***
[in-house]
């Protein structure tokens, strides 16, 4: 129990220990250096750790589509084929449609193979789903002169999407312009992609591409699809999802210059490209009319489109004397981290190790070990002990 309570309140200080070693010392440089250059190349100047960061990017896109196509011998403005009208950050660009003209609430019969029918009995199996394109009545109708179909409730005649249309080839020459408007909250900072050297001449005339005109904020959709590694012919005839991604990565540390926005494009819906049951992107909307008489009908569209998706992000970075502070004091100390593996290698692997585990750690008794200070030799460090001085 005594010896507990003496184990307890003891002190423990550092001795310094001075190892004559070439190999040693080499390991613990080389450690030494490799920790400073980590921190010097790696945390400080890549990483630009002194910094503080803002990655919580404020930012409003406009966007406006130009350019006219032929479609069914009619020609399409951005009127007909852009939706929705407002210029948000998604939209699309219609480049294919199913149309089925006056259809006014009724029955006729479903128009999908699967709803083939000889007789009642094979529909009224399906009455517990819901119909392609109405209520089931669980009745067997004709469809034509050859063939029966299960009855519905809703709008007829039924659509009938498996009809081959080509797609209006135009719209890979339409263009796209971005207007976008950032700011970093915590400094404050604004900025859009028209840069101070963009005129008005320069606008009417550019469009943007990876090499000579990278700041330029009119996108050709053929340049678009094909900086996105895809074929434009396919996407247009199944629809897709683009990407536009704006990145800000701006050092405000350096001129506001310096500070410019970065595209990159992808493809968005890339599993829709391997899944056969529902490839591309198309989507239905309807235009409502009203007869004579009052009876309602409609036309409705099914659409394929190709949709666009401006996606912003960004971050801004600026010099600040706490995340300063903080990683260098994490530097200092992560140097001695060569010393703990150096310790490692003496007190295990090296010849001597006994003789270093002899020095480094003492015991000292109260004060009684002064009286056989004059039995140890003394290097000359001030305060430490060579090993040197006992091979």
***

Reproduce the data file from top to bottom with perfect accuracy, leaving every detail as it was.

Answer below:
[in-house]
């Protein structure tokens, strides 16, 4: 129990220990250096750790589509084929449609193979789903002169999407312009992609591409699809999802210059490209009319489109004397981290190790070990002990 309570309140200080070693010392440089250059190349100047960061990017896109196509011998403005009208950050660009003209609430019969029918009995199996394109009545109708179909409730005649249309080839020459408007909250900072050297001449005339005109904020959709590694012919005839991604990565540390926005494009819906049951992107909307008489009908569209998706992000970075502070004091100390593996290698692997585990750690008794200070030799460090001085 005594010896507990003496184990307890003891002190423990550092001795310094001075190892004559070439190999040693080499390991613990080389450690030494490799920790400073980590921190010097790696945390400080890549990483630009002194910094503080803002990655919580404020930012409003406009966007406006130009350019006219032929479609069914009619020609399409951005009127007909852009939706929705407002210029948000998604939209699309219609480049294919199913149309089925006056259809006014009724029955006729479903128009999908699967709803083939000889007789009642094979529909009224399906009455517990819901119909392609109405209520089931669980009745067997004709469809034509050859063939029966299960009855519905809703709008007829039924659509009938498996009809081959080509797609209006135009719209890979339409263009796209971005207007976008950032700011970093915590400094404050604004900025859009028209840069101070963009005129008005320069606008009417550019469009943007990876090499000579990278700041330029009119996108050709053929340049678009094909900086996105895809074929434009396919996407247009199944629809897709683009990407536009704006990145800000701006050092405000350096001129506001310096500070410019970065595209990159992808493809968005890339599993829709391997899944056969529902490839591309198309989507239905309807235009409502009203007869004579009052009876309602409609036309409705099914659409394929190709949709666009401006996606912003960004971050801004600026010099600040706490995340300063903080990683260098994490530097200092992560140097001695060569010393703990150096310790490692003496007190295990090296010849001597006994003789270093002899020095480094003492015991000292109260004060009684002064009286056989004059039995140890003394290097000359001030305060430490060579090993040197006992091979």